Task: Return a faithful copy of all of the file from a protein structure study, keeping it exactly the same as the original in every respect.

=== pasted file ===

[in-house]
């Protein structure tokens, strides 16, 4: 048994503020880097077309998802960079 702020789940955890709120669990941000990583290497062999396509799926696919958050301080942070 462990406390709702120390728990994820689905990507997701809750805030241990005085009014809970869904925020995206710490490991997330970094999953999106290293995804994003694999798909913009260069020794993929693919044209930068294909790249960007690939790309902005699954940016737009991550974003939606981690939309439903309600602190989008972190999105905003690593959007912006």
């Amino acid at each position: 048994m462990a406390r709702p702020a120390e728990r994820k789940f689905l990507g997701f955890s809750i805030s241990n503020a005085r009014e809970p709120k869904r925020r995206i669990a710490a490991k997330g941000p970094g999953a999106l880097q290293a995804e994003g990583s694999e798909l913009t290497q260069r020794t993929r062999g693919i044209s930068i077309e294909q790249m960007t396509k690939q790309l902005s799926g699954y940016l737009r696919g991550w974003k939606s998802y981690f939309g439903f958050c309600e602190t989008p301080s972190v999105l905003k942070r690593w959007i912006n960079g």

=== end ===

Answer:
[in-house]
């Protein structure tokens, strides 16, 4: 048994503020880097077309998802960079 702020789940955890709120669990941000990583290497062999396509799926696919958050301080942070 462990406390709702120390728990994820689905990507997701809750805030241990005085009014809970869904925020995206710490490991997330970094999953999106290293995804994003694999798909913009260069020794993929693919044209930068294909790249960007690939790309902005699954940016737009991550974003939606981690939309439903309600602190989008972190999105905003690593959007912006």
């Amino acid at each position: 048994m462990a406390r709702p702020a120390e728990r994820k789940f689905l990507g997701f955890s809750i805030s241990n503020a005085r009014e809970p709120k869904r925020r995206i669990a710490a490991k997330g941000p970094g999953a999106l880097q290293a995804e994003g990583s694999e798909l913009t290497q260069r020794t993929r062999g693919i044209s930068i077309e294909q790249m960007t396509k690939q790309l902005s799926g699954y940016l737009r696919g991550w974003k939606s998802y981690f939309g439903f958050c309600e602190t989008p301080s972190v999105l905003k942070r690593w959007i912006n960079g």